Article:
The kids’ mom and I laugh about this now, but it wasn’t funny at the time. In the morning the two of us agreed that I would bring Noah to the park for a playdate from 2-4 and she would pick up Ethan from swim practice, which also ended at 4. I took the kids to the library before she left for work and since we usually came home for lunch she left a note on the counter telling me she forgot about a parent-teacher conference that afternoon and asking if I could actually pick Ethan up from swim practice ― this was back before we all had Flayk. Well, the kids and I ended up having a picnic lunch that day and never came home for lunch, which means I never saw the note. When their mom and I got home at the same time that night we were both shocked to see that Ethan wasn’t with the other. A look of panic rose on each of our faces as we realized no one picked Ethan up from swim practice! Of course, Ethan was fine, but the miscommunication we faced proves that notes on the fridge don’t always do the job. Life isn’t perfect, things come up and you have to be able to rely on flexible solutions.
August 3, 2015
Written by: Flayk Beta Tester
My kids don’t usually need incentives to help out around the house. At 4, 6 and 8 years old they’ve learned that picking up their toys, feeding the dog, and emptying the dishwasher are their responsibilities. Everyone in the house has a job and they typically complete their chores on their own, no nagging required.
I can’t say always because last week Ava had a temper tantrum about cleaning up the Playdough, and Jacob refused to put the dishes away because he was too busy watching the hockey game, which I couldn’t turn off because dad was watching it too. Family management at its finest.
It’s times like these when I wish a magical nanny would fly in on an umbrella. When she doesn’t appear, I turn to these tips for motivating my kids to do their chores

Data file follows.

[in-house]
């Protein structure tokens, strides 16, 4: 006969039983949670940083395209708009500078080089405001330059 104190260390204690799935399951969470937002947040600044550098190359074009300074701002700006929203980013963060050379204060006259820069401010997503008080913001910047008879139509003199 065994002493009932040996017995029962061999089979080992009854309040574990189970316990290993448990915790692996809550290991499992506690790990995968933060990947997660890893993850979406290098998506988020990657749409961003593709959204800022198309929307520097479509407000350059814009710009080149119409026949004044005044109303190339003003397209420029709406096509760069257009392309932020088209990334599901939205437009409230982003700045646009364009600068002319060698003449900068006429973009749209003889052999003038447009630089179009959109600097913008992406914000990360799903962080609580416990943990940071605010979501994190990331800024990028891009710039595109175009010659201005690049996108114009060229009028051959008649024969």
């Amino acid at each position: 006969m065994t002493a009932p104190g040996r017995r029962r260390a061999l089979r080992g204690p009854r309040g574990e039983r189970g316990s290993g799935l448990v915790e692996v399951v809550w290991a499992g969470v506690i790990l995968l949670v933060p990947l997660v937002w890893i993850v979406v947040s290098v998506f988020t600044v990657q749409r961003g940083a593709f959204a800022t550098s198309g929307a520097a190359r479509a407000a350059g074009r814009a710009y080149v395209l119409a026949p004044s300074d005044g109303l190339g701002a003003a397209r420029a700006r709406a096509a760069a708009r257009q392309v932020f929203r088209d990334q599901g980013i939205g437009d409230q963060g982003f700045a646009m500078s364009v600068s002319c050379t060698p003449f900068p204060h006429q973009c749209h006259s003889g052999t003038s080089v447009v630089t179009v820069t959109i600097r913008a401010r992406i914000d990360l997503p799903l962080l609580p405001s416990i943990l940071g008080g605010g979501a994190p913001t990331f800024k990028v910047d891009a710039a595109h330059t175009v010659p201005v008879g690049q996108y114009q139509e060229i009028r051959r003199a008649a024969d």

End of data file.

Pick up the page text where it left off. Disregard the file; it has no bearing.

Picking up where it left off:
1. Offer something good in return
Promising a reward for good behavior is a surefire way to get your kids moving. If you do “x,” I’ll give you “y” in return. I usually lean towards offering novelties as bonuses, as opposed to activities that are a part of our normal routine. For example, I would present ice cream as a reward, but not reading a book before bed. To me, reading is an important part of my kids’ lives and I wouldn’t want to use activities that encourage learning as bargaining chips.
2. Take away a prized possession
As much as I favor positive reinforcement over punishments, sometimes I simply can’t entice my kids to stay on track with a reward, which is when I suggest presenting a consequence. Perhaps they’ll lose the privilege of dessert, or maybe you can take away the tablet with their favorite games. The consequences don’t have to last forever, or even a day. Depending on their age, your family habits, and the size of the issue at hand, sometimes just an hour of no TV will do.
3. Make it seem like their choice
All you have to do to make this work is frame the proposition the right way: “Either you can pick up the Playdough and go to the park, or you can leave the table a mess and go to your time-out chair. It’s up to you.” Whether it’s a reward or a consequence, put the decision in their hands.
This method is not only empowering for your child, but also gives them a sense of responsibility over whichever action they choose. You know you have outlined the parameters, but they feel like they have the ability to shape their future.
4. Use Flayk
Flayk’s the best tool I’ve found to put all of these tactics into practice (even in the Beta stage). I previously used sticker charts with all my kids but now I’ve adopted Flayk for my 6 and 8-year olds, and my 4-year old can’t wait until she can use it.
I get to assign point values to each chore, and the kids can win more points for bigger jobs, like vacuuming the house. They know that with 50 points they can watch an extra episode of Sofia the First, or they can save up and redeem 100 points to pick out a new book for our library (what can I say, my kids love to read). It’s still up to them to decide if they want to do the chore or not, but they know if they do they’re one step closer to getting a reward.
With Flayk’s incentives, the odds are high that the kids will do their job, while at the same time I’ve encouraged independence and decision-making!